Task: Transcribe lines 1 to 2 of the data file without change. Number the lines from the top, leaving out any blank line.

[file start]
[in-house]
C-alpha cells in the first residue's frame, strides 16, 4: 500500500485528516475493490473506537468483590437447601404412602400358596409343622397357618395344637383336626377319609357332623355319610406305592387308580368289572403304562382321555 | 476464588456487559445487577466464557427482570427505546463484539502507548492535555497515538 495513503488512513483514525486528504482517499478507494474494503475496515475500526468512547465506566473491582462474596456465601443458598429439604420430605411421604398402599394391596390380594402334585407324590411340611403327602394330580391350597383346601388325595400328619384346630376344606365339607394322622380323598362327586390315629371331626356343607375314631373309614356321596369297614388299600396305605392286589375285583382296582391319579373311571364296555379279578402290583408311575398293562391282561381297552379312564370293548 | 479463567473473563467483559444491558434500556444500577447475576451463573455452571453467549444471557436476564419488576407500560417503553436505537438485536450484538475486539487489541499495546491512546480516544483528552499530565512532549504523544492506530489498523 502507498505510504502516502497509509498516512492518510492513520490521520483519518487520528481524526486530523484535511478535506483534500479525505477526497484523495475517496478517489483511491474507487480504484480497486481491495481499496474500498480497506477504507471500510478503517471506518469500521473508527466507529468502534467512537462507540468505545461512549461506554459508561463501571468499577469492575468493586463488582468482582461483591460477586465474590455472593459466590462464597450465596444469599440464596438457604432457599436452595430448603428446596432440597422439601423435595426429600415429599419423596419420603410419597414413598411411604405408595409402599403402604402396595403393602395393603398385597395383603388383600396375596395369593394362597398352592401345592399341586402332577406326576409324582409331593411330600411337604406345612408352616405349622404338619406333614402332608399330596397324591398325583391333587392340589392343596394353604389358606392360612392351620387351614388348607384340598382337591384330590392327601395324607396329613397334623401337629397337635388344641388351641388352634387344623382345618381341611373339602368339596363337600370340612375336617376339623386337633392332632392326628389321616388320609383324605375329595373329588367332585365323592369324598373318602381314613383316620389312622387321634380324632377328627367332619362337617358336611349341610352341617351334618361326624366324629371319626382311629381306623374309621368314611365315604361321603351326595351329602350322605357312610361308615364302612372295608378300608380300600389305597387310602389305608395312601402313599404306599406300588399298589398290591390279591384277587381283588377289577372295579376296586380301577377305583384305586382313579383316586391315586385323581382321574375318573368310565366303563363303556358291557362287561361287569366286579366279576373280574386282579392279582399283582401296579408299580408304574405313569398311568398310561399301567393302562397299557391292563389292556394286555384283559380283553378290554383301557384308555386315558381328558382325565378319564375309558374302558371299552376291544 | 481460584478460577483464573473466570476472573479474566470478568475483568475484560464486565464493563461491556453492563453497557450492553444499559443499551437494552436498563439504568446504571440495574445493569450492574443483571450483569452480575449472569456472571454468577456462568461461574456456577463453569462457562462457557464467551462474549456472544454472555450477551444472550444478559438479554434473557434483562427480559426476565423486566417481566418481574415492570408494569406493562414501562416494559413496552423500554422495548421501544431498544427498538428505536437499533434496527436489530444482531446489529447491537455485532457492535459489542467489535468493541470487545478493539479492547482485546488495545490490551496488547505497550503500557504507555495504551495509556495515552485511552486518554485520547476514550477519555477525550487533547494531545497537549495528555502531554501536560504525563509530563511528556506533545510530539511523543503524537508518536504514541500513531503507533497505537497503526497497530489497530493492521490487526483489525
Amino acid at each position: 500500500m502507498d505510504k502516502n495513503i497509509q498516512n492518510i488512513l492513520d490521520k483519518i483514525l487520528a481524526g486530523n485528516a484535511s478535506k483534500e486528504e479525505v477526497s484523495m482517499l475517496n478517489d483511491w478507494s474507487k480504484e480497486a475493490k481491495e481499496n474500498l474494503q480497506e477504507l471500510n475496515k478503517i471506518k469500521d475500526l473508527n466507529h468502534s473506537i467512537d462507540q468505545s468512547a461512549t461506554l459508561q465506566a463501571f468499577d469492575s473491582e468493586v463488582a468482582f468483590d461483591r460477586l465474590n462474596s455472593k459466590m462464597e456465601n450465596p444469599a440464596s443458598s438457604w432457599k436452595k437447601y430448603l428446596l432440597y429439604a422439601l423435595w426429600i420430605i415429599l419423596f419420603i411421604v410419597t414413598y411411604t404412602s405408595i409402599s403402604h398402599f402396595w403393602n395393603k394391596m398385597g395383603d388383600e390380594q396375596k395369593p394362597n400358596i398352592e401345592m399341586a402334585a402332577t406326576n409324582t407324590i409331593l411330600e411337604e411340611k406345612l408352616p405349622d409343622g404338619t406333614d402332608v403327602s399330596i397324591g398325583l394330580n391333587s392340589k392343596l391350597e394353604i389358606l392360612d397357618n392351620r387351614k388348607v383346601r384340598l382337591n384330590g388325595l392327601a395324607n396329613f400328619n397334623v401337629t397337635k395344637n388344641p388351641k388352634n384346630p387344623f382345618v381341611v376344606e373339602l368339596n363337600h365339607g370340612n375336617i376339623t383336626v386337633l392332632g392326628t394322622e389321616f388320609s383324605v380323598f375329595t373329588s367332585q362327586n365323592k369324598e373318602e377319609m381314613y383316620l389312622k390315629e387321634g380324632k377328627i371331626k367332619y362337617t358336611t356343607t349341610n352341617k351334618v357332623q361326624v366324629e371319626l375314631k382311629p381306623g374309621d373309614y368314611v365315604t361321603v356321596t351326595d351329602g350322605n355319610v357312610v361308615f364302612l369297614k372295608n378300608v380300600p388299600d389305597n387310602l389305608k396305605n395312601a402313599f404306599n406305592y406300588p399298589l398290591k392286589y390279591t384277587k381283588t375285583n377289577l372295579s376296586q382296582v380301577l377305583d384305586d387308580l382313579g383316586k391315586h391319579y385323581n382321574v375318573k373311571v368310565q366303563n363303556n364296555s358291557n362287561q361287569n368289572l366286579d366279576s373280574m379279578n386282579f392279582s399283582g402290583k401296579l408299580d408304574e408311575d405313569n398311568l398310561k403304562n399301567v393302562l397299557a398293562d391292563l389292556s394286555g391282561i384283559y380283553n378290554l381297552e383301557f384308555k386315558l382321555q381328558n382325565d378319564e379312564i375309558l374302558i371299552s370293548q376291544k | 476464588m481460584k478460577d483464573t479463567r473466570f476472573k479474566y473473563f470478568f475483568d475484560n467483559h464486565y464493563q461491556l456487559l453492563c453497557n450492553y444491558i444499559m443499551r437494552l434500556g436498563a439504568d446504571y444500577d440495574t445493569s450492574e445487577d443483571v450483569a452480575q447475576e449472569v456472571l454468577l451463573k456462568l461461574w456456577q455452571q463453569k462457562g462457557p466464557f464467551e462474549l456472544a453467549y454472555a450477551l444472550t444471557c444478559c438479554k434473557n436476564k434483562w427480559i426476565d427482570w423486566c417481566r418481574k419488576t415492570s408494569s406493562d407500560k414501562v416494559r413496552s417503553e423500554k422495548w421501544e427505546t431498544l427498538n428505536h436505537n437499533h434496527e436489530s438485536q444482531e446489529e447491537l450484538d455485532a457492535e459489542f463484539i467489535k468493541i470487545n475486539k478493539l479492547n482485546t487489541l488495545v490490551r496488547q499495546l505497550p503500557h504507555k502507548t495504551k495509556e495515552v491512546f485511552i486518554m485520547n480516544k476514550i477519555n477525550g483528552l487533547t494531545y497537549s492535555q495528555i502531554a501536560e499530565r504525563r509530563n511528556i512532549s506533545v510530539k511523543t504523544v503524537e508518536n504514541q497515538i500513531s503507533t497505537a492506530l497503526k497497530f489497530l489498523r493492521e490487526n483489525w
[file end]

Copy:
[in-house]
C-alpha cells in the first residue's frame, strides 16, 4: 500500500485528516475493490473506537468483590437447601404412602400358596409343622397357618395344637383336626377319609357332623355319610406305592387308580368289572403304562382321555 | 476464588456487559445487577466464557427482570427505546463484539502507548492535555497515538 495513503488512513483514525486528504482517499478507494474494503475496515475500526468512547465506566473491582462474596456465601443458598429439604420430605411421604398402599394391596390380594402334585407324590411340611403327602394330580391350597383346601388325595400328619384346630376344606365339607394322622380323598362327586390315629371331626356343607375314631373309614356321596369297614388299600396305605392286589375285583382296582391319579373311571364296555379279578402290583408311575398293562391282561381297552379312564370293548 | 479463567473473563467483559444491558434500556444500577447475576451463573455452571453467549444471557436476564419488576407500560417503553436505537438485536450484538475486539487489541499495546491512546480516544483528552499530565512532549504523544492506530489498523 502507498505510504502516502497509509498516512492518510492513520490521520483519518487520528481524526486530523484535511478535506483534500479525505477526497484523495475517496478517489483511491474507487480504484480497486481491495481499496474500498480497506477504507471500510478503517471506518469500521473508527466507529468502534467512537462507540468505545461512549461506554459508561463501571468499577469492575468493586463488582468482582461483591460477586465474590455472593459466590462464597450465596444469599440464596438457604432457599436452595430448603428446596432440597422439601423435595426429600415429599419423596419420603410419597414413598411411604405408595409402599403402604402396595403393602395393603398385597395383603388383600396375596395369593394362597398352592401345592399341586402332577406326576409324582409331593411330600411337604406345612408352616405349622404338619406333614402332608399330596397324591398325583391333587392340589392343596394353604389358606392360612392351620387351614388348607384340598382337591384330590392327601395324607396329613397334623401337629397337635388344641388351641388352634387344623382345618381341611373339602368339596363337600370340612375336617376339623386337633392332632392326628389321616388320609383324605375329595373329588367332585365323592369324598373318602381314613383316620389312622387321634380324632377328627367332619362337617358336611349341610352341617351334618361326624366324629371319626382311629381306623374309621368314611365315604361321603351326595351329602350322605357312610361308615364302612372295608378300608380300600389305597387310602389305608395312601402313599404306599406300588399298589398290591390279591384277587381283588377289577372295579376296586380301577377305583384305586382313579383316586391315586385323581382321574375318573368310565366303563363303556358291557362287561361287569366286579366279576373280574386282579392279582399283582401296579408299580408304574405313569398311568398310561399301567393302562397299557391292563389292556394286555384283559380283553378290554383301557384308555386315558381328558382325565378319564375309558374302558371299552376291544 | 481460584478460577483464573473466570476472573479474566470478568475483568475484560464486565464493563461491556453492563453497557450492553444499559443499551437494552436498563439504568446504571440495574445493569450492574443483571450483569452480575449472569456472571454468577456462568461461574456456577463453569462457562462457557464467551462474549456472544454472555450477551444472550444478559438479554434473557434483562427480559426476565423486566417481566418481574415492570408494569406493562414501562416494559413496552423500554422495548421501544431498544427498538428505536437499533434496527436489530444482531446489529447491537455485532457492535459489542467489535468493541470487545478493539479492547482485546488495545490490551496488547505497550503500557504507555495504551495509556495515552485511552486518554485520547476514550477519555477525550487533547494531545497537549495528555502531554501536560504525563509530563511528556506533545510530539511523543503524537508518536504514541500513531503507533497505537497503526497497530489497530493492521490487526483489525